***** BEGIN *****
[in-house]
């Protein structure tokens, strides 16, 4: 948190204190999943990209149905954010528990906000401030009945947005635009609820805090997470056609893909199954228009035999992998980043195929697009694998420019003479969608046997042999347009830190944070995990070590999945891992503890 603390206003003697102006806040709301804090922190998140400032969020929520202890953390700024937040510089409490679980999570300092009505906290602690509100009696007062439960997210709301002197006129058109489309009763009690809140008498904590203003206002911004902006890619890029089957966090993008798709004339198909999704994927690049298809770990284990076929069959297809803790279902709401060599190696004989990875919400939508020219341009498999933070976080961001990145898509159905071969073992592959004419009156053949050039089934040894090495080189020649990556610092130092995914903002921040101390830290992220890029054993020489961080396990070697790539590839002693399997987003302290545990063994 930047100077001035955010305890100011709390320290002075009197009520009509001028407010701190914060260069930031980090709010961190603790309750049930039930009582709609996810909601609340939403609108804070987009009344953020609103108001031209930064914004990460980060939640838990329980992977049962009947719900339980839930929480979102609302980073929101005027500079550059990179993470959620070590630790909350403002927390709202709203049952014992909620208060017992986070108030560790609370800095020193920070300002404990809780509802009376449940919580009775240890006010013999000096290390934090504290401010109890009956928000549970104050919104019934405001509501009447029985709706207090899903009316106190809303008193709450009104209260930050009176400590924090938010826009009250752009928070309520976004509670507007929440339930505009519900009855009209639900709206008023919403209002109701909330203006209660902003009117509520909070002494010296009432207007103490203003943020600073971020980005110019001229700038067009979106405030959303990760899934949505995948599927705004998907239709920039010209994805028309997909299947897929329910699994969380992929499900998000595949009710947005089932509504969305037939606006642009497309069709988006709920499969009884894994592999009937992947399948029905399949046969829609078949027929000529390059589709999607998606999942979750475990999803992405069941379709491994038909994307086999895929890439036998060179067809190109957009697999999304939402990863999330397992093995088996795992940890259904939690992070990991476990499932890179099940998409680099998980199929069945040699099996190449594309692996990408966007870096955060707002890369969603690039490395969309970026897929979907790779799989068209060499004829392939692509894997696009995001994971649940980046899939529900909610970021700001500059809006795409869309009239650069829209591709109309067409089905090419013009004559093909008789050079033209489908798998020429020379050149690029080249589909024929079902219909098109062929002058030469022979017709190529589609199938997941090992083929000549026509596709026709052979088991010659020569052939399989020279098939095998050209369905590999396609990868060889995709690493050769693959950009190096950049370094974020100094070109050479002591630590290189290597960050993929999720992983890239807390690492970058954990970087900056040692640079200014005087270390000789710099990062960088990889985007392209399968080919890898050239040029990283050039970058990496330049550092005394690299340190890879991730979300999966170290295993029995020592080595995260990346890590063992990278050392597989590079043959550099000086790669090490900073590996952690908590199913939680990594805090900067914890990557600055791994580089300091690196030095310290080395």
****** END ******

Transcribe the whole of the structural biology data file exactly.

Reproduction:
[in-house]
């Protein structure tokens, strides 16, 4: 948190204190999943990209149905954010528990906000401030009945947005635009609820805090997470056609893909199954228009035999992998980043195929697009694998420019003479969608046997042999347009830190944070995990070590999945891992503890 603390206003003697102006806040709301804090922190998140400032969020929520202890953390700024937040510089409490679980999570300092009505906290602690509100009696007062439960997210709301002197006129058109489309009763009690809140008498904590203003206002911004902006890619890029089957966090993008798709004339198909999704994927690049298809770990284990076929069959297809803790279902709401060599190696004989990875919400939508020219341009498999933070976080961001990145898509159905071969073992592959004419009156053949050039089934040894090495080189020649990556610092130092995914903002921040101390830290992220890029054993020489961080396990070697790539590839002693399997987003302290545990063994 930047100077001035955010305890100011709390320290002075009197009520009509001028407010701190914060260069930031980090709010961190603790309750049930039930009582709609996810909601609340939403609108804070987009009344953020609103108001031209930064914004990460980060939640838990329980992977049962009947719900339980839930929480979102609302980073929101005027500079550059990179993470959620070590630790909350403002927390709202709203049952014992909620208060017992986070108030560790609370800095020193920070300002404990809780509802009376449940919580009775240890006010013999000096290390934090504290401010109890009956928000549970104050919104019934405001509501009447029985709706207090899903009316106190809303008193709450009104209260930050009176400590924090938010826009009250752009928070309520976004509670507007929440339930505009519900009855009209639900709206008023919403209002109701909330203006209660902003009117509520909070002494010296009432207007103490203003943020600073971020980005110019001229700038067009979106405030959303990760899934949505995948599927705004998907239709920039010209994805028309997909299947897929329910699994969380992929499900998000595949009710947005089932509504969305037939606006642009497309069709988006709920499969009884894994592999009937992947399948029905399949046969829609078949027929000529390059589709999607998606999942979750475990999803992405069941379709491994038909994307086999895929890439036998060179067809190109957009697999999304939402990863999330397992093995088996795992940890259904939690992070990991476990499932890179099940998409680099998980199929069945040699099996190449594309692996990408966007870096955060707002890369969603690039490395969309970026897929979907790779799989068209060499004829392939692509894997696009995001994971649940980046899939529900909610970021700001500059809006795409869309009239650069829209591709109309067409089905090419013009004559093909008789050079033209489908798998020429020379050149690029080249589909024929079902219909098109062929002058030469022979017709190529589609199938997941090992083929000549026509596709026709052979088991010659020569052939399989020279098939095998050209369905590999396609990868060889995709690493050769693959950009190096950049370094974020100094070109050479002591630590290189290597960050993929999720992983890239807390690492970058954990970087900056040692640079200014005087270390000789710099990062960088990889985007392209399968080919890898050239040029990283050039970058990496330049550092005394690299340190890879991730979300999966170290295993029995020592080595995260990346890590063992990278050392597989590079043959550099000086790669090490900073590996952690908590199913939680990594805090900067914890990557600055791994580089300091690196030095310290080395």